“… I peeled my orange
That was so bright against
The gray of December
That, from some distance,
Someone might have thought
I was making a fire in my hands.”
Born in 1952 Gary Soto, is a Mexican-American poet and author whose work is derived from the observations of daily life, portrays of working class characters and his own memories. With his father dying when Gary was only five years old, his initial poor record as a student was reflective of the struggle his family had to find work, which left little time for anyone to encourage him in his studies. Yet he was still drawn to great writers such as John Steinbeck and Ernest Hemingway, amongst others, and, as he says himself “In short, I was already thinking like a poet, already filling myself with literature.” He knew he wanted to become a writer after reading the works of novelist Gabriel Garcia Marquez and whilst studying for his BA in English had the opportunity to work with the poet Philip Levine, whose portrayal of the working classes within his writing can be seen to have influenced Soto’s own works.
Author of 11 poetry collections for adults, he has received many awards, amongst which include the US Award of the International Forum in 1976 for his first collection of poems entitled “The Elements of San Joaquin” which offers a grim portrait of Mexican-American life, depicting the violence of urban life, the exhausting labour of rural life (Soto himself worked in the fields of San Joaquin and the factories of Tresno in his youth) and the futility of trying to recapture the innocence of childhood, whilst his second collection “The Tale of Sunlight” (1978) which was nominated for the Pulitzer Prize in Poetry.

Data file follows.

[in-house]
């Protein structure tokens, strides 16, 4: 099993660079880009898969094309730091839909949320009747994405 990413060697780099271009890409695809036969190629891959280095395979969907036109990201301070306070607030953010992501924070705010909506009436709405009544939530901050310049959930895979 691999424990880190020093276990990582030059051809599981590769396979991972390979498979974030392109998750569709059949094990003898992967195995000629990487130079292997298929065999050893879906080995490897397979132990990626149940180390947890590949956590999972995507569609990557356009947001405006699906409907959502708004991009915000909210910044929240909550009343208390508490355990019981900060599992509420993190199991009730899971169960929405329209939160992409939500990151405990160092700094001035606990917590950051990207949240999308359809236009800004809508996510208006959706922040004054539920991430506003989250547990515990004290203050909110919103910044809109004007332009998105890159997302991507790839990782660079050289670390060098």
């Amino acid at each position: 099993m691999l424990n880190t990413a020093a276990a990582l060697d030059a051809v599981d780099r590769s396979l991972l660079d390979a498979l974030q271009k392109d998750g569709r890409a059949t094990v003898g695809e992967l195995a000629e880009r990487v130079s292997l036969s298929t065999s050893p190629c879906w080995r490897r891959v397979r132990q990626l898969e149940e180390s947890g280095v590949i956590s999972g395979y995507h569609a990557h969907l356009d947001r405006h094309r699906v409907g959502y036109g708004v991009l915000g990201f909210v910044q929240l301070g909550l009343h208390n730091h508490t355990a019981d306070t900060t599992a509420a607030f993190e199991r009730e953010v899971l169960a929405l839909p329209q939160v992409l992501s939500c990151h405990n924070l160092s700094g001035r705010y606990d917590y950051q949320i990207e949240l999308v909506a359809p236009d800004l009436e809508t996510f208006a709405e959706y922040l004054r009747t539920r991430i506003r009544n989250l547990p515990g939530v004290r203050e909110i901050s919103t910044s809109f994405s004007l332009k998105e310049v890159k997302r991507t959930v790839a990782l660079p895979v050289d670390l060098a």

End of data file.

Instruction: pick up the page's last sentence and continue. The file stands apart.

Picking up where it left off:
His poetry concentrates on daily experiences, often reflecting back on his life as a Chicano – a US Citizen of Mexican descent – and throughout his poems, novels, short stories, plays and books for young people he deals with the realities of growing up. The American author, Joyce Carol Oates, herself a writer of both poetry and prose, describes Soto’s poems as “fast, funny, heartening and achingly believable, like Polaroid love letters or snatches of music heard out of a passing car, patches of beauty like patches of sunlight, the very pulse of light”.
Like Denny Bradbury, whose new collection of poems incorporates sections that follow a theme such as the seasons, spirituality and love, Soto’s poetry and prose focuses on everyday experiences whilst at the same time evoking the harsh realities that often shape life for Chicanos such as crime, poverty and racism. In his writing for children and young adults he tackles themes such as choices, alienation and family life and Roberto Gonzalez Echevarria, writing for the New York Times Book Review describes Soto’s stories as “sensitive and economical”, praising him for staying within the teenager’s universe.
Just as Denny in “Broken In Time” writes:
…“However we perceive us to be
We will be brought down by time”, Soto’s poem “Saturday At The Canal” talks of how
…“ The years froze.
As we sat on the bank. Our eyes followed the water,
White –tipped but dark underneath, racing out of town.”
Using his own experiences within his work, Soto says “Writing is my one talent. There are a lot of people who never discover what their talent is… I am very lucky to have found mine.”